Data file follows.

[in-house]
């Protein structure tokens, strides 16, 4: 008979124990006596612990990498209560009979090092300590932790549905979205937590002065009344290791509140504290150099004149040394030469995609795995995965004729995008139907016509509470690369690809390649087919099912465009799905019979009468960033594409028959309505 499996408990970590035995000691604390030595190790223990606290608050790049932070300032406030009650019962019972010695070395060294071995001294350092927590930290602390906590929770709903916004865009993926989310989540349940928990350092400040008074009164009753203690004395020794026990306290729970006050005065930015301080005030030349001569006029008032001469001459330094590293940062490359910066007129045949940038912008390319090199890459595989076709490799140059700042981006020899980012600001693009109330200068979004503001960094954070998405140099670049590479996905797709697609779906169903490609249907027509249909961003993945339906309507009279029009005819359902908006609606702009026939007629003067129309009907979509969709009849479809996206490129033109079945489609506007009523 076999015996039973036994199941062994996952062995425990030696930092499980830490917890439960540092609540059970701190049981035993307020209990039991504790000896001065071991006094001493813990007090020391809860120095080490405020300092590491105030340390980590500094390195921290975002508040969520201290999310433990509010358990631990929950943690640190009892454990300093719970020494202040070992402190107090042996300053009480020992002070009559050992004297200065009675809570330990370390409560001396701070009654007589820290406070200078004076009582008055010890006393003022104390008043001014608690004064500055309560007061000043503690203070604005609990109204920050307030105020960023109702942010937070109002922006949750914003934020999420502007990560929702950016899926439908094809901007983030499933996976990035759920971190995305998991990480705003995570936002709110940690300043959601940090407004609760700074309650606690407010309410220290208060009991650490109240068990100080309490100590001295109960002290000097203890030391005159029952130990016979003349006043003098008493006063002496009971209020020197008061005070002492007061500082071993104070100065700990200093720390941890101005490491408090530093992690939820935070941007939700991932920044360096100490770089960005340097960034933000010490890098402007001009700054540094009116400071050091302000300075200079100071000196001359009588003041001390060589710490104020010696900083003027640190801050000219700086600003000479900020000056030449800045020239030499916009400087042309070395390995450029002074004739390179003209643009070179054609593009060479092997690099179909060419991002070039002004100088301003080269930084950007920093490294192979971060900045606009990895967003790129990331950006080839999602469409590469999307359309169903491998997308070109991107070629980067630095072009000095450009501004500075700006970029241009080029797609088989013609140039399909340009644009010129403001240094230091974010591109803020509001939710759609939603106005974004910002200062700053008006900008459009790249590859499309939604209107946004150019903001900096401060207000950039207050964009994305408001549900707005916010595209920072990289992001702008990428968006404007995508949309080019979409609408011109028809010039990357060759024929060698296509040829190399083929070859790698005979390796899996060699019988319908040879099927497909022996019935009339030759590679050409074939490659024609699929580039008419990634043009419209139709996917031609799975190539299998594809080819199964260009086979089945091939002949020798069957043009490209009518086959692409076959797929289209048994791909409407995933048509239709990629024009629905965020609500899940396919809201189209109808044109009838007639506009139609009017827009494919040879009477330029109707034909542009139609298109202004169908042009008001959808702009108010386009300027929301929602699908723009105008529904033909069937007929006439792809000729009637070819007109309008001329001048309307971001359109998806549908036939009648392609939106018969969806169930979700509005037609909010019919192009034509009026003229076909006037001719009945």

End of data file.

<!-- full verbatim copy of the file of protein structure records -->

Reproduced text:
[in-house]
């Protein structure tokens, strides 16, 4: 008979124990006596612990990498209560009979090092300590932790549905979205937590002065009344290791509140504290150099004149040394030469995609795995995965004729995008139907016509509470690369690809390649087919099912465009799905019979009468960033594409028959309505 499996408990970590035995000691604390030595190790223990606290608050790049932070300032406030009650019962019972010695070395060294071995001294350092927590930290602390906590929770709903916004865009993926989310989540349940928990350092400040008074009164009753203690004395020794026990306290729970006050005065930015301080005030030349001569006029008032001469001459330094590293940062490359910066007129045949940038912008390319090199890459595989076709490799140059700042981006020899980012600001693009109330200068979004503001960094954070998405140099670049590479996905797709697609779906169903490609249907027509249909961003993945339906309507009279029009005819359902908006609606702009026939007629003067129309009907979509969709009849479809996206490129033109079945489609506007009523 076999015996039973036994199941062994996952062995425990030696930092499980830490917890439960540092609540059970701190049981035993307020209990039991504790000896001065071991006094001493813990007090020391809860120095080490405020300092590491105030340390980590500094390195921290975002508040969520201290999310433990509010358990631990929950943690640190009892454990300093719970020494202040070992402190107090042996300053009480020992002070009559050992004297200065009675809570330990370390409560001396701070009654007589820290406070200078004076009582008055010890006393003022104390008043001014608690004064500055309560007061000043503690203070604005609990109204920050307030105020960023109702942010937070109002922006949750914003934020999420502007990560929702950016899926439908094809901007983030499933996976990035759920971190995305998991990480705003995570936002709110940690300043959601940090407004609760700074309650606690407010309410220290208060009991650490109240068990100080309490100590001295109960002290000097203890030391005159029952130990016979003349006043003098008493006063002496009971209020020197008061005070002492007061500082071993104070100065700990200093720390941890101005490491408090530093992690939820935070941007939700991932920044360096100490770089960005340097960034933000010490890098402007001009700054540094009116400071050091302000300075200079100071000196001359009588003041001390060589710490104020010696900083003027640190801050000219700086600003000479900020000056030449800045020239030499916009400087042309070395390995450029002074004739390179003209643009070179054609593009060479092997690099179909060419991002070039002004100088301003080269930084950007920093490294192979971060900045606009990895967003790129990331950006080839999602469409590469999307359309169903491998997308070109991107070629980067630095072009000095450009501004500075700006970029241009080029797609088989013609140039399909340009644009010129403001240094230091974010591109803020509001939710759609939603106005974004910002200062700053008006900008459009790249590859499309939604209107946004150019903001900096401060207000950039207050964009994305408001549900707005916010595209920072990289992001702008990428968006404007995508949309080019979409609408011109028809010039990357060759024929060698296509040829190399083929070859790698005979390796899996060699019988319908040879099927497909022996019935009339030759590679050409074939490659024609699929580039008419990634043009419209139709996917031609799975190539299998594809080819199964260009086979089945091939002949020798069957043009490209009518086959692409076959797929289209048994791909409407995933048509239709990629024009629905965020609500899940396919809201189209109808044109009838007639506009139609009017827009494919040879009477330029109707034909542009139609298109202004169908042009008001959808702009108010386009300027929301929602699908723009105008529904033909069937007929006439792809000729009637070819007109309008001329001048309307971001359109998806549908036939009648392609939106018969969806169930979700509005037609909010019919192009034509009026003229076909006037001719009945």